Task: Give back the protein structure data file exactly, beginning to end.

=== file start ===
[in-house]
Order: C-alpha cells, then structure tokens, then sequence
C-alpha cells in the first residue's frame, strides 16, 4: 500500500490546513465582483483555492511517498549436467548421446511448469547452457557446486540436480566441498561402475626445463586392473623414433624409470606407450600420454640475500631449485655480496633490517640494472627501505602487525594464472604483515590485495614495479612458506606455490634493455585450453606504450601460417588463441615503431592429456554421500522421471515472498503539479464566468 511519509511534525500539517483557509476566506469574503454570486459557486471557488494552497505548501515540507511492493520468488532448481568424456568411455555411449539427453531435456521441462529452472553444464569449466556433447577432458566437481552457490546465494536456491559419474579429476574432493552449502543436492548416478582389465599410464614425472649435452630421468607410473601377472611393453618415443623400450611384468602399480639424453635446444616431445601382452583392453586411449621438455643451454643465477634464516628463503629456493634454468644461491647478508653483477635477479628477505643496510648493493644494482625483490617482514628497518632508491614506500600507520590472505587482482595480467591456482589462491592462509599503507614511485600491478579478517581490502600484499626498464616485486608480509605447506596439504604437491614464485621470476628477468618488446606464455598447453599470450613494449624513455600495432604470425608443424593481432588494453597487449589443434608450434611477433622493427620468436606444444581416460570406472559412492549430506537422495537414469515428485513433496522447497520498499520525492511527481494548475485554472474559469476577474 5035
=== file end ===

[in-house]
Order: C-alpha cells, then structure tokens, then sequence
C-alpha cells in the first residue's frame, strides 16, 4: 500500500490546513465582483483555492511517498549436467548421446511448469547452457557446486540436480566441498561402475626445463586392473623414433624409470606407450600420454640475500631449485655480496633490517640494472627501505602487525594464472604483515590485495614495479612458506606455490634493455585450453606504450601460417588463441615503431592429456554421500522421471515472498503539479464566468 511519509511534525500539517483557509476566506469574503454570486459557486471557488494552497505548501515540507511492493520468488532448481568424456568411455555411449539427453531435456521441462529452472553444464569449466556433447577432458566437481552457490546465494536456491559419474579429476574432493552449502543436492548416478582389465599410464614425472649435452630421468607410473601377472611393453618415443623400450611384468602399480639424453635446444616431445601382452583392453586411449621438455643451454643465477634464516628463503629456493634454468644461491647478508653483477635477479628477505643496510648493493644494482625483490617482514628497518632508491614506500600507520590472505587482482595480467591456482589462491592462509599503507614511485600491478579478517581490502600484499626498464616485486608480509605447506596439504604437491614464485621470476628477468618488446606464455598447453599470450613494449624513455600495432604470425608443424593481432588494453597487449589443434608450434611477433622493427620468436606444444581416460570406472559412492549430506537422495537414469515428485513433496522447497520498499520525492511527481494548475485554472474559469476577474 5035